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NASA: Four Uranus moons may have oceans that are miles deep

A re-examination of data from the Voyager spacecraft, coupled with advanced computer modeling, has led to a groundbreaking discovery by NASA scientists. They now believe that four of Uranus’ largest moons – Ariel, Umbriel, Titania, and Oberon – likely contain an ocean layer sandwiched between their cores and icy crusts (see image here).

This new research is the first to delve into the evolution of the interior makeup and structure of all five major moons of Uranus, including Miranda, and suggests that four of these moons may harbor oceans that could be tens of miles deep.

Uranus boasts at least 27 moons in total, with the four largest ranging in size from Ariel, which measures 720 miles (1,160 kilometers) across, to Titania, which spans 980 miles (1,580 kilometers) in diameter. Scientists have long speculated that Titania, due to its larger size, would be more likely to retain internal heat generated by radioactive decay. 

The other moons were previously thought to be too small to retain enough heat to prevent an internal ocean from freezing, particularly given that heating caused by the gravitational pull of Uranus is only a minor heat source.

Studying Uranus from afar before launching a mission

The 2023 Planetary Science and Astrobiology Decadal Survey conducted by the National Academies prioritized the exploration of Uranus. In anticipation of a potential mission, planetary scientists are concentrating their efforts on studying the ice giant and its mysterious system. 

The recent study, published in the Journal of Geophysical Research, not only provides insight into how a future mission might explore the moons of Uranus, but also has broader implications for understanding other celestial bodies, according to lead author Julie Castillo-Rogez of NASA’s Jet Propulsion Laboratory in Southern California.

“When it comes to small bodies – dwarf planets and moons – planetary scientists previously have found evidence of oceans in several unlikely places, including the dwarf planets Ceres and Pluto, and Saturn’s moon Mimas,” said Castillo-Rogez.

“So there are mechanisms at play that we don’t fully understand. This paper investigates what those could be and how they are relevant to the many bodies in the solar system that could be rich in water but have limited internal heat.”

To conduct their research, the scientists revisited data from the 1980s Voyager 2 flybys of Uranus and combined it with findings from ground-based observations. They then developed computer models that incorporated additional discoveries from NASA’s Galileo, Cassini, Dawn, and New Horizons missions, each of which unveiled ocean worlds.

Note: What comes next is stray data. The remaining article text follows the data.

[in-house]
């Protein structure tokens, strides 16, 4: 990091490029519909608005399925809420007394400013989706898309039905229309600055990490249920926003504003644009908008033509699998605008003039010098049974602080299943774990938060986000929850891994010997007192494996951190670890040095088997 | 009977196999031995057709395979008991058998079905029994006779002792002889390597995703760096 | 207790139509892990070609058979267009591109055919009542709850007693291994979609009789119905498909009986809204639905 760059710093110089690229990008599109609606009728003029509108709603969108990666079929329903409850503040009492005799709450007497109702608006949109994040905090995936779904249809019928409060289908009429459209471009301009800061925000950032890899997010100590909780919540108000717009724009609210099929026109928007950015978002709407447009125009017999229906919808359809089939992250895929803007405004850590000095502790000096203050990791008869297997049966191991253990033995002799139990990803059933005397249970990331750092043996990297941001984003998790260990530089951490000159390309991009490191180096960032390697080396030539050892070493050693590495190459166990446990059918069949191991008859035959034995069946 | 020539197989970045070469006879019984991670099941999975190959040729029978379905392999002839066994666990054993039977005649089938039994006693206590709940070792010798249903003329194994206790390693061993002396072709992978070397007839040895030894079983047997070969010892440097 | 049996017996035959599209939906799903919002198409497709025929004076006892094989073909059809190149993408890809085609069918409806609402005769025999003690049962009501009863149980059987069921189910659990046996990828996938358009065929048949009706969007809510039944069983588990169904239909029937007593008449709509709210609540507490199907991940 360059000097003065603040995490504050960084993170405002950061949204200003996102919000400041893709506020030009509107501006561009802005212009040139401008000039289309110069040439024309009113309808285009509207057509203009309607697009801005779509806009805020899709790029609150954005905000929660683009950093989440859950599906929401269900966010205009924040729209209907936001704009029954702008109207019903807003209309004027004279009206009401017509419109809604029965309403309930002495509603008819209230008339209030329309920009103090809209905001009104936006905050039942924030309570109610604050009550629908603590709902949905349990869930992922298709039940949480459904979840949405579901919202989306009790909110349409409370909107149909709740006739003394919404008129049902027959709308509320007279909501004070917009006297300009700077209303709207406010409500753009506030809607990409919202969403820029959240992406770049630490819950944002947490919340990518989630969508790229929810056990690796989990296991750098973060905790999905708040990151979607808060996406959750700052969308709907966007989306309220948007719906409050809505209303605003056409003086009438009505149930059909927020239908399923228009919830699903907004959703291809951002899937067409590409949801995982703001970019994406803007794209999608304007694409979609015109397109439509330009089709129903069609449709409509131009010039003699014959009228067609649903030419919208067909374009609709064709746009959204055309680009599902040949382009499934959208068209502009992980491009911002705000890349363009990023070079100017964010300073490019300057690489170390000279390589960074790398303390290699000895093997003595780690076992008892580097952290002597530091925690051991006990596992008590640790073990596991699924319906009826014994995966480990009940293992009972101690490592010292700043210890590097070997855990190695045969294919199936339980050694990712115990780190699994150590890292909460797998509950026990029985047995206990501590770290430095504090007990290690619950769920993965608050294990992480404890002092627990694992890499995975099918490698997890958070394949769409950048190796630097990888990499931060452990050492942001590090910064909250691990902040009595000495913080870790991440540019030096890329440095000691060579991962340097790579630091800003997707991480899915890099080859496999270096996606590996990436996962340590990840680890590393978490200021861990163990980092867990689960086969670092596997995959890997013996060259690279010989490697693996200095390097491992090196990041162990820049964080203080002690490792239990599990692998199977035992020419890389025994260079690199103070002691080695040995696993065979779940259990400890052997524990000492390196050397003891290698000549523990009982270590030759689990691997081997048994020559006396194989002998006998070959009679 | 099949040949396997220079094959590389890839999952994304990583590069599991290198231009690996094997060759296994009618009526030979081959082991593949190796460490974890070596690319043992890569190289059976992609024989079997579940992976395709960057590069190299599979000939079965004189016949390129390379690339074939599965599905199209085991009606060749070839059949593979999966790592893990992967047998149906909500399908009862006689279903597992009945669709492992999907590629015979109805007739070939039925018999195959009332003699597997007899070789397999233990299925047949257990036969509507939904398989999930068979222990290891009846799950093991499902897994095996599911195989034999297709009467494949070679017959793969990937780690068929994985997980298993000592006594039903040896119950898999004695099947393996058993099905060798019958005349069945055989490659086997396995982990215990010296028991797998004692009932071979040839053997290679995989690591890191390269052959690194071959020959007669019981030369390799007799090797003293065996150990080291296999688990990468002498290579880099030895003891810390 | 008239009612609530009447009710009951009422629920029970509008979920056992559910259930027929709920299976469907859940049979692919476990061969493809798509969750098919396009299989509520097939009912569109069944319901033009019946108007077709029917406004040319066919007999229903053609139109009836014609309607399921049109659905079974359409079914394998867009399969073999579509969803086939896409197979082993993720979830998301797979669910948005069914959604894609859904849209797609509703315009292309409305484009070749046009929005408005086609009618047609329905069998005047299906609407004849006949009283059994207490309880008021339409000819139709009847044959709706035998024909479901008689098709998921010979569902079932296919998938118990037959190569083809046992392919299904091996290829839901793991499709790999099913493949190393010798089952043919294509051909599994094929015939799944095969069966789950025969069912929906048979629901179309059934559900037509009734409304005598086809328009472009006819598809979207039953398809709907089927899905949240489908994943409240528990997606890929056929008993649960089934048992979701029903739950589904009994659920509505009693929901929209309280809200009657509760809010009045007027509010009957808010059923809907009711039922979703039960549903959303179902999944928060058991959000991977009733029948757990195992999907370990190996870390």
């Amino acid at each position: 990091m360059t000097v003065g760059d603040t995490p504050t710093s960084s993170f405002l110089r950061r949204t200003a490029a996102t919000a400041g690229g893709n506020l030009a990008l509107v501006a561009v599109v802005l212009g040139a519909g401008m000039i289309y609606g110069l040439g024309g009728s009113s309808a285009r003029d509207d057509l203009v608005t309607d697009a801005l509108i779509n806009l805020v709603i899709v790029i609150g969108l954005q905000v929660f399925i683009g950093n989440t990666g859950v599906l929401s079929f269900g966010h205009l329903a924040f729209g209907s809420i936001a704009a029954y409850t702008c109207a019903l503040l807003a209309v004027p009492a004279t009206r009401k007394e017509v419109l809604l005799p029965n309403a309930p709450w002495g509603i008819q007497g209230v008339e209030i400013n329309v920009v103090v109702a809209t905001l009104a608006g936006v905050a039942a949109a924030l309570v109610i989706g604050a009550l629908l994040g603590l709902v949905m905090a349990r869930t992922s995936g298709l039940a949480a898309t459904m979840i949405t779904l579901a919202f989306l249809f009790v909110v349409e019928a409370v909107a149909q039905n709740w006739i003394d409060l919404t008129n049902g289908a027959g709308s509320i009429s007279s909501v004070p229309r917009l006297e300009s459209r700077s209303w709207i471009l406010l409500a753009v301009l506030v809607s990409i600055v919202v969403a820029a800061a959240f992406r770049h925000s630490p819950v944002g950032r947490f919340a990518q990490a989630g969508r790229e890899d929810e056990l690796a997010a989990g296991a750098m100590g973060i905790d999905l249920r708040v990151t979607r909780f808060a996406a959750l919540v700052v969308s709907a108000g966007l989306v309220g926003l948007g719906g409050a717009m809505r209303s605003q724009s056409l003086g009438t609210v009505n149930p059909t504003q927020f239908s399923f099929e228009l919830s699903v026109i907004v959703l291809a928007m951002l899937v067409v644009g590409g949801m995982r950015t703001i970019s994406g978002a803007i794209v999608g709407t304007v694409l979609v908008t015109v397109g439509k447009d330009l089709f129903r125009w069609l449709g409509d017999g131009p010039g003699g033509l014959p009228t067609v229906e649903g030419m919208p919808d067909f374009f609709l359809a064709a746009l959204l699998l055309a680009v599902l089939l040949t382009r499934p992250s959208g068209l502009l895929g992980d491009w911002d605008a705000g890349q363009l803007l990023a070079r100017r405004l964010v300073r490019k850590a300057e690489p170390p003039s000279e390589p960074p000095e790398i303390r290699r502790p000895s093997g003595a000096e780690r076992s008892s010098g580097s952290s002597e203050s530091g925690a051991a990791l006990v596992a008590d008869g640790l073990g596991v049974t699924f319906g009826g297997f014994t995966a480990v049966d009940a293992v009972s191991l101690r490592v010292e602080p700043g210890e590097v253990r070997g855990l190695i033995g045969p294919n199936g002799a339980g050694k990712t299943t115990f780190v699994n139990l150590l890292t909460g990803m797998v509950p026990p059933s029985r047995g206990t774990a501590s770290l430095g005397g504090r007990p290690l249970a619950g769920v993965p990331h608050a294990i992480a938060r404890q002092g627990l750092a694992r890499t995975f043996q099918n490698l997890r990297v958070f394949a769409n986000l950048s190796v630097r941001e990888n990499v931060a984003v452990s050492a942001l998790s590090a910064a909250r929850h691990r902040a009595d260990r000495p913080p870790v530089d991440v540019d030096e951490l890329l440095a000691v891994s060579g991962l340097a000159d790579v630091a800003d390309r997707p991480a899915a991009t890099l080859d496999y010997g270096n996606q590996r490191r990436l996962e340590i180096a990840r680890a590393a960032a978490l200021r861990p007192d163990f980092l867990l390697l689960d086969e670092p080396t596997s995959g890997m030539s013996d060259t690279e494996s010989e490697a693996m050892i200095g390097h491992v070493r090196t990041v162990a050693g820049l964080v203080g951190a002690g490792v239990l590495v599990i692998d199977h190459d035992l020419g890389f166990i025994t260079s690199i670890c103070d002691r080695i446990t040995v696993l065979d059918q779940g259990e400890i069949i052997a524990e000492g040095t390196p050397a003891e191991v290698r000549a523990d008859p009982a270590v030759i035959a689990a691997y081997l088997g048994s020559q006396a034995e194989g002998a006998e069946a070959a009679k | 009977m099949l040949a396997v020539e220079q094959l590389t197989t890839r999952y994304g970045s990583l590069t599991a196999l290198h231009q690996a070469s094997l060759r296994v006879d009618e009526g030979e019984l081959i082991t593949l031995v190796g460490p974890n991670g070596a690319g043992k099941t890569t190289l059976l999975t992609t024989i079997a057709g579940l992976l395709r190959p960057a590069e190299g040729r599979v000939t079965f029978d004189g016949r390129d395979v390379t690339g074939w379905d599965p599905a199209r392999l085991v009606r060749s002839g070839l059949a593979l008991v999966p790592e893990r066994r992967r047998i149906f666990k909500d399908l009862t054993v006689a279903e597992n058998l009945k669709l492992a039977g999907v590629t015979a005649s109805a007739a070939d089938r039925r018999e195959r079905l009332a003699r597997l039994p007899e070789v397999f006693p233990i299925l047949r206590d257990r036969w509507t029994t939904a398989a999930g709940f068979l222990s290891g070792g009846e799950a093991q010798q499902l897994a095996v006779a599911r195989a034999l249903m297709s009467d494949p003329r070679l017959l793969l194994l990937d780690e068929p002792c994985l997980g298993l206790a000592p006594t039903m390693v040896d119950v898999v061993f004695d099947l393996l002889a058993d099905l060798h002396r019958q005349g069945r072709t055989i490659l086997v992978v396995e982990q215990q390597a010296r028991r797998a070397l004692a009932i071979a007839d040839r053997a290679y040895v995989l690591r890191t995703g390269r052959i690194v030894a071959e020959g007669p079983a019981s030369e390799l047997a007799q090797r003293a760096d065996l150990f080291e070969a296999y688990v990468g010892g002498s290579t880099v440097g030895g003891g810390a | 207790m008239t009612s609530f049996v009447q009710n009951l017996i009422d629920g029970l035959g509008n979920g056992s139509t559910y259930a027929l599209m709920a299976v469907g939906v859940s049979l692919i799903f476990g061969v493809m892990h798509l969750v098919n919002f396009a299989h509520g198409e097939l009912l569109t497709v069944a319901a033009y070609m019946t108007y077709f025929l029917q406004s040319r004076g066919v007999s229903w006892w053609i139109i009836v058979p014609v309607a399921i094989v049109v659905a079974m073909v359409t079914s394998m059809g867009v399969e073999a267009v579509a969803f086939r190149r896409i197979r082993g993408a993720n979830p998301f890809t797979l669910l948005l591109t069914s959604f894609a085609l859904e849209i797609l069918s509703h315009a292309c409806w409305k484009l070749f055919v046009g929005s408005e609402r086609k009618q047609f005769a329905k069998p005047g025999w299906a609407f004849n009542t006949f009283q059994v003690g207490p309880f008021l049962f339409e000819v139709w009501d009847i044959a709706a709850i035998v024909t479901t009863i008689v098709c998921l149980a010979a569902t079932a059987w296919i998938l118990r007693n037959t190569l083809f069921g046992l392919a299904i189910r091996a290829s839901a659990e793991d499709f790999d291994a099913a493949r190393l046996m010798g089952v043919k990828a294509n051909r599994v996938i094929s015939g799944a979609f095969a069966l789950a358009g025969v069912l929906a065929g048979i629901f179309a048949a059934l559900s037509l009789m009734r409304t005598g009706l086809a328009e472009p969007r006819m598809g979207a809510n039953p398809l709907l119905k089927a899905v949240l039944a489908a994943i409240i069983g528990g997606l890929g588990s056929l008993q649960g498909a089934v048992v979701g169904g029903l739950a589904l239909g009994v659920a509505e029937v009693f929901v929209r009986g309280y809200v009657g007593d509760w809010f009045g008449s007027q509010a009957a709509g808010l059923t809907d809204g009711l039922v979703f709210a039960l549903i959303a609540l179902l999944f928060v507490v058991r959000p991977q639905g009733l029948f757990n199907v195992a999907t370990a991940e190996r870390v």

These models also included insights into the chemistry and geology of Saturn’s moon Enceladus, Pluto and its moon Charon, and Ceres – all icy bodies similar in size to the moons of Uranus. 

How the study was done

The research team made use of advanced computer modeling to analyze the porosity of their surfaces. They discovered that the moons’ surfaces are likely insulated enough to retain the internal heat necessary for hosting an ocean. 

Moreover, they identified a potential heat source within the moons’ rocky mantles, which release hot liquid and could help maintain a warm environment for an ocean—particularly in Titania and Oberon, where the oceans may even be warm enough to potentially support habitability.

By investigating the composition of the oceans, scientists can also gain insights into the materials that may be present on the moons’ icy surfaces, depending on whether substances from the subsurface were pushed up through geological activity. 

What the researchers learned

Observations from telescopes have revealed evidence that at least one of the moons, Ariel, has material that flowed onto its surface, possibly from icy volcanoes, relatively recently.

Miranda, the innermost and fifth largest moon, also exhibits surface features that appear to be of recent origin, suggesting it may have held enough heat to maintain an ocean at some point. However, recent thermal modeling indicates that Miranda is unlikely to have hosted water for long, as it loses heat too rapidly and is probably frozen now.

Castillo-Rogez explained that internal heat isn’t the only factor contributing to a moon’s subsurface ocean. The study’s key finding reveals that chlorides, along with ammonia, are likely abundant in the oceans of Uranus’ largest moons.